Skip to content Skip to sidebar Skip to footer

Use Email to Build Your Brand, Not Break it

Does your email marketing work for your brand or against it?

Your brand is everywhere in everything you do. Every customer contact affects your brand perception, from the physical appearance of your store to the online look of your website to the tone of a voice on the phone. Every part of a customer’s experience of your business is part of your brand, including your email marketing.

So let’s stop for a minute to consider how well your email marketing program is building up your brand…or breaking it down.

Take a good hard look at your email marketing program overall. Does it appropriately represent your company’s brand? Does it cover the importance of brand identity? Think beyond your logo and colors. In this case, we want to consider the whole experience. And by that I mean the customer’s experience. Remember, for customers, perception is reality. If your brand is perceived a certain way, it is a certain way in the mind of your customer.

Below are some overlooked components of your email marketing program to consider when evaluating the impact on your brand.

From Name
This is a starting point in your customer’s experience with your email, remember as it’s the first thing he or she will notice. What kind of brand impression will you make with a From line that starts “donotreply@…” Or “sales@…”? Get a From name in there that builds brand, not distrust.

Are you emailing too often? Emailing too frequently is akin to a waitress who keeps showing up at your table as you eat, or a salesperson hounding you as you go through a store. If your brand is meant to be obnoxious, then too-frequent emails are in line with that brand. If not, make sure the frequency is appropriate.

Is your content relevant to your customers or only to you? Are you giving them information they want to receive? What about the tone, voice and language of your emails, does it all fit with the brand perception you want to build among your audience? If your brand is friendly and kind, and your emails are written in stiff corporate speak, you’re going to end up with a painful disconnect in the customer’s mind.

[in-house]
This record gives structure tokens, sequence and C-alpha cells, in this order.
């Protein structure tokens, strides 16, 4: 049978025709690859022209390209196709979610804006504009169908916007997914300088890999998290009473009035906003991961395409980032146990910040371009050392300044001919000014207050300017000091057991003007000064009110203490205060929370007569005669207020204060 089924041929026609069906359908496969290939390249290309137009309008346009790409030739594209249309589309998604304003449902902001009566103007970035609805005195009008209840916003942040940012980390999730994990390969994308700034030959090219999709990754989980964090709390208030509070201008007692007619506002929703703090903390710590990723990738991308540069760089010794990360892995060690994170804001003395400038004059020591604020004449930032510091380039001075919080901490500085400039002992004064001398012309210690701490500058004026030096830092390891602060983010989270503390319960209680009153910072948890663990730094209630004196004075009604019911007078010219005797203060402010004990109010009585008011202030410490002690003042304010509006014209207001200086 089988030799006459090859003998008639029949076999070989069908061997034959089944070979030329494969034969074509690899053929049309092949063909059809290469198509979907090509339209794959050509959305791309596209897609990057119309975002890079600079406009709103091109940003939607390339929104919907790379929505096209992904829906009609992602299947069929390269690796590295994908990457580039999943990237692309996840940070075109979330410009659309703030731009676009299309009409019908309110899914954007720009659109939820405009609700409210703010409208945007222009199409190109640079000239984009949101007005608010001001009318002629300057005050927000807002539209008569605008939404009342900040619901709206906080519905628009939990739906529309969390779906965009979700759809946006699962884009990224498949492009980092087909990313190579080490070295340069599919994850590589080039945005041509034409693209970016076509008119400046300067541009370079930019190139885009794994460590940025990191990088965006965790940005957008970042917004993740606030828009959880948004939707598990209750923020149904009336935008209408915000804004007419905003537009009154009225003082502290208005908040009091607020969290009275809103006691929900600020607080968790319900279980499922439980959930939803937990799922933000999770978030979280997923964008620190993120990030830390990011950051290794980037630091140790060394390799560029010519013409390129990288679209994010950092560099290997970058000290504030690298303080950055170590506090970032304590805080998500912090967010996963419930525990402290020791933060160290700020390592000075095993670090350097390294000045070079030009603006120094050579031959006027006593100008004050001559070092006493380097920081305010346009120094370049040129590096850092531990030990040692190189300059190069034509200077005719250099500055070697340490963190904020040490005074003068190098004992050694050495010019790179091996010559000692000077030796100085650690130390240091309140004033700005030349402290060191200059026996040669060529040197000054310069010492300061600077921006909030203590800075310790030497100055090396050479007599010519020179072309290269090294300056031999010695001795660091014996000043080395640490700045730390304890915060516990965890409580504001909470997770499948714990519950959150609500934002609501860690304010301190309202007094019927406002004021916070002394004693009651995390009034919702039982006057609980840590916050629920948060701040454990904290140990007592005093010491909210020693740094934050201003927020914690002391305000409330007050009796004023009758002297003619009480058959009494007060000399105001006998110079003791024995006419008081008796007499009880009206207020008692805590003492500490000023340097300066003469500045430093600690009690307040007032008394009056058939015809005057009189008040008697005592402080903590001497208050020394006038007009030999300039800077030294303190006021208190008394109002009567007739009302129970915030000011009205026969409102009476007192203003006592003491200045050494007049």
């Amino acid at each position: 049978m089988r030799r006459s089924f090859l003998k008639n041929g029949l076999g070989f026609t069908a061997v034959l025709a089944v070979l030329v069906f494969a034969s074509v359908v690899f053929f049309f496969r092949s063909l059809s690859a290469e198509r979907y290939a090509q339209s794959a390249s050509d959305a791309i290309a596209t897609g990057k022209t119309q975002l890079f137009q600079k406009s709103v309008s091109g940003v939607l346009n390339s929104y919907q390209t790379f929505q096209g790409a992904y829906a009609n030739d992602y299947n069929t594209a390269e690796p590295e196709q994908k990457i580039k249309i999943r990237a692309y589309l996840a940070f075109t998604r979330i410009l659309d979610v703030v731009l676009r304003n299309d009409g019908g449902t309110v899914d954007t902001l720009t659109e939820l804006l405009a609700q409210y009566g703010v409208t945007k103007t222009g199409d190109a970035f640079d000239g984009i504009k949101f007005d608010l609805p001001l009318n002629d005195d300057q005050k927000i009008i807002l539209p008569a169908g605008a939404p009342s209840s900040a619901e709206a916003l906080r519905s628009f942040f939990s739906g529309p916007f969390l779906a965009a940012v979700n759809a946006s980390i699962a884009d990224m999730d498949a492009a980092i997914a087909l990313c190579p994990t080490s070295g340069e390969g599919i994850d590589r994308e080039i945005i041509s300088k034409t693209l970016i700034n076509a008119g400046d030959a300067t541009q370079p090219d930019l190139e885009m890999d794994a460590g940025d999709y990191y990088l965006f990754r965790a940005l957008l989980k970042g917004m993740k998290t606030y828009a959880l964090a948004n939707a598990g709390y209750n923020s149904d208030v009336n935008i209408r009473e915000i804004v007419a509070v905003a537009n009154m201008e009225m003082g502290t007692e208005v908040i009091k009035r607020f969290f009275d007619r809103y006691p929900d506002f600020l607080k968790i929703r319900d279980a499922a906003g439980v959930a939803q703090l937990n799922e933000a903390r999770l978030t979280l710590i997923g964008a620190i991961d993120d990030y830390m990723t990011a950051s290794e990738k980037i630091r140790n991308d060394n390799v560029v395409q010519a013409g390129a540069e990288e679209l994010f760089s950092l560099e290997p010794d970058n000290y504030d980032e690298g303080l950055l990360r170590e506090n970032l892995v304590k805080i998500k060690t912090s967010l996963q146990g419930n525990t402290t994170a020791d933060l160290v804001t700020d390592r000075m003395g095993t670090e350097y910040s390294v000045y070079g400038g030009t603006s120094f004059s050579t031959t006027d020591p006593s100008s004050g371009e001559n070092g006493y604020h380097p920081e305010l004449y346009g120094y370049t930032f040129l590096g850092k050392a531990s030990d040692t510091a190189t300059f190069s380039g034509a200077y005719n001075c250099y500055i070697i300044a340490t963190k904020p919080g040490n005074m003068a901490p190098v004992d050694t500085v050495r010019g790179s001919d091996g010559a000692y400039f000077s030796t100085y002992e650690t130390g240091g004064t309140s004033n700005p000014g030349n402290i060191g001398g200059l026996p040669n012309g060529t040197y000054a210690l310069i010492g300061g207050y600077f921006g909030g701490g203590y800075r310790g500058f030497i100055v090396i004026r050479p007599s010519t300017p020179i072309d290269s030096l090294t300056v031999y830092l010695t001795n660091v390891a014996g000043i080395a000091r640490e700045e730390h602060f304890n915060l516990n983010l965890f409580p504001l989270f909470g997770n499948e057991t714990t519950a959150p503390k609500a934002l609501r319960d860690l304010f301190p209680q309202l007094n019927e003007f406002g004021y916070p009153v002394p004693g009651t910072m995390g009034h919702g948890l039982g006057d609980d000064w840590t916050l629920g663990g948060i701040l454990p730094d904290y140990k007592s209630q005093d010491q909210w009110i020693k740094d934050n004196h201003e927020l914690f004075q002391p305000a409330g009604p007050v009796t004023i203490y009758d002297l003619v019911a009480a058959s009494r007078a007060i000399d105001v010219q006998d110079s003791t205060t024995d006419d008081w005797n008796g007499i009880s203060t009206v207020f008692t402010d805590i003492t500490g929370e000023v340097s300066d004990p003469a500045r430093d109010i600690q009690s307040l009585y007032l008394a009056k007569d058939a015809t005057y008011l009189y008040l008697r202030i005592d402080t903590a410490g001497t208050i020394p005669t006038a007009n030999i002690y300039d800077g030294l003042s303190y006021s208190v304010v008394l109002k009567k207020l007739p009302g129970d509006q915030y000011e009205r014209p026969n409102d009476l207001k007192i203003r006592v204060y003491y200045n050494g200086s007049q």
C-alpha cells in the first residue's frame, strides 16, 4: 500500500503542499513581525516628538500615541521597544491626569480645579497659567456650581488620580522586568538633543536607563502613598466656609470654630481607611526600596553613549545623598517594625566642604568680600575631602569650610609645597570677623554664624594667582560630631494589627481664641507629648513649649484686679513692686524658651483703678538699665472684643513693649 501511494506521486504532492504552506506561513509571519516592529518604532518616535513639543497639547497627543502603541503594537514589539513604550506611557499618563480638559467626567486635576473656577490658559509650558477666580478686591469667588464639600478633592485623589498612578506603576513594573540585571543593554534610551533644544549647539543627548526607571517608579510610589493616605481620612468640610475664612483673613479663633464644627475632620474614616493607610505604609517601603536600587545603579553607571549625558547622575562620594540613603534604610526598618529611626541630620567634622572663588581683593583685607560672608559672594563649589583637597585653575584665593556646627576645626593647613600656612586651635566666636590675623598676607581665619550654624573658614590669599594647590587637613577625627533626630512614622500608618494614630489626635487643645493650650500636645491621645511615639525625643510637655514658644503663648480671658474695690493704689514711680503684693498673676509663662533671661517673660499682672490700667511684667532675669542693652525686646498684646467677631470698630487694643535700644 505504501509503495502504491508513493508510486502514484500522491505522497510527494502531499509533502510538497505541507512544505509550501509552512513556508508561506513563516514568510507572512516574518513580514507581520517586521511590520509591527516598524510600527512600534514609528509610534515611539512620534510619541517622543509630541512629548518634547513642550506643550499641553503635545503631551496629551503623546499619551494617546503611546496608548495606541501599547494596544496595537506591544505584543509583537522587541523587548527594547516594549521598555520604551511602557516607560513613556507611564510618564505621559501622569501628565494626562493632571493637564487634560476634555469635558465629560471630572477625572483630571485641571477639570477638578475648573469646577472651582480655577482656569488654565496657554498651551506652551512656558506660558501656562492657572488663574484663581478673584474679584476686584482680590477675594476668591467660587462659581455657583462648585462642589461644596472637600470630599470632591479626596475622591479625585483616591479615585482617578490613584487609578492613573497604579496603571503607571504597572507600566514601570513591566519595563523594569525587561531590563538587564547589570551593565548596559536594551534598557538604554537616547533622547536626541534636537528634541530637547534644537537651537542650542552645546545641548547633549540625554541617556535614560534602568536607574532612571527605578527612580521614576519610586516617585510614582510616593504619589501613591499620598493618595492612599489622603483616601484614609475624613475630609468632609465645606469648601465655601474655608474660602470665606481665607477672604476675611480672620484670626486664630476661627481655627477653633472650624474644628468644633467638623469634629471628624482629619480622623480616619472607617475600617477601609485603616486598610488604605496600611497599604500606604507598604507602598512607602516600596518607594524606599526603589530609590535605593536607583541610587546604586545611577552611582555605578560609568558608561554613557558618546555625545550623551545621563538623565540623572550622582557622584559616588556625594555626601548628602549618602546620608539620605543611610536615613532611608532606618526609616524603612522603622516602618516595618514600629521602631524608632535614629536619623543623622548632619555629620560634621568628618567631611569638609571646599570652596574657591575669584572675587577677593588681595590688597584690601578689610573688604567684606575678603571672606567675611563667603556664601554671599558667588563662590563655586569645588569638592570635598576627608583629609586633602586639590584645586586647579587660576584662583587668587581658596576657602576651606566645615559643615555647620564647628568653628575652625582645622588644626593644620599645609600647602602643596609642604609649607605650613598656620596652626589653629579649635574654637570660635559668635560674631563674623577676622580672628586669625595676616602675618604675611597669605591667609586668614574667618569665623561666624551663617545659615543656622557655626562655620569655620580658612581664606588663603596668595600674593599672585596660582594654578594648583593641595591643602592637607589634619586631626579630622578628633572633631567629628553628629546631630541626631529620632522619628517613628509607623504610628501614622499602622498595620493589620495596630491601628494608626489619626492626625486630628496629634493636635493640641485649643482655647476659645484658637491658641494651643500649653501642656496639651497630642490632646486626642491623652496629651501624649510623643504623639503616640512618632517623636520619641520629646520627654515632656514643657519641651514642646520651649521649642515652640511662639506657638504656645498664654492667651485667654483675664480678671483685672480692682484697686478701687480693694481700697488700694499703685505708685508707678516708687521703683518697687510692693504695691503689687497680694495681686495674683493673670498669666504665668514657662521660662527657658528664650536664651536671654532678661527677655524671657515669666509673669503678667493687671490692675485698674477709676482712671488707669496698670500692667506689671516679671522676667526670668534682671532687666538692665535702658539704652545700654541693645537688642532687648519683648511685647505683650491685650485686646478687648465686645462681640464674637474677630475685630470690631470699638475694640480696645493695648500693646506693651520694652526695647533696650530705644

Does your offer fit your brand? If your brand is affordable home décor, but your latest email campaign touted high-end leather sofas in the four-digit price range, is that going to negatively impact your brand perception? Do your offers fit with the promises made at the time of signup? If you incented people to subscribe for certain types of emails, have you followed through to deliver those very emails?

Your brand is everything everywhere, including your customer’s inbox. Make sure your email marketing is building that brand.

Marco Marini
Latest posts by Marco Marini (see all)
Show CommentsClose Comments


  • by Sam
    Posted September 28, 2011 12:39 pm 0Likes

    I got WAY too excited by the title of your blog post, but I was a bit surprised image rendering wasn’t mentioned as an issue. I’ve worked with a number of clients that insist on using GIANT images in e-mail campaigns due to the “need for branding”. Although I do believe the use of images in e-mails can be powerful, it’s worth noting that so many users do not display images (for various reasons) and that those users will never get any of the senders content to associate with the brand. Yes, you can use pre-headers. But more steps = less impact. Just my two cents.

    The from name is also a really good point. I never realized how sensitive I am to this as a consume until I started paying attention.

  • by Neil Rosen, CEO eWayDirect
    Posted September 29, 2011 8:39 am 0Likes

    The initial question, “is email marketing building your brand or breaking it down?”, is measurable and companies should be tracking it regularly ( – Once you know if your email strategy “is” harming your reputation there are lots of good ideas here of things you can do to improve your overall standing. Different audiences respond uniquely to most everything about email, frequency, subject lines, content, and more.

  • by Scott Hardigree
    Posted September 29, 2011 8:46 am 0Likes

    Thanks for contributing, Sam and Neil. Always appreciated!

Leave a comment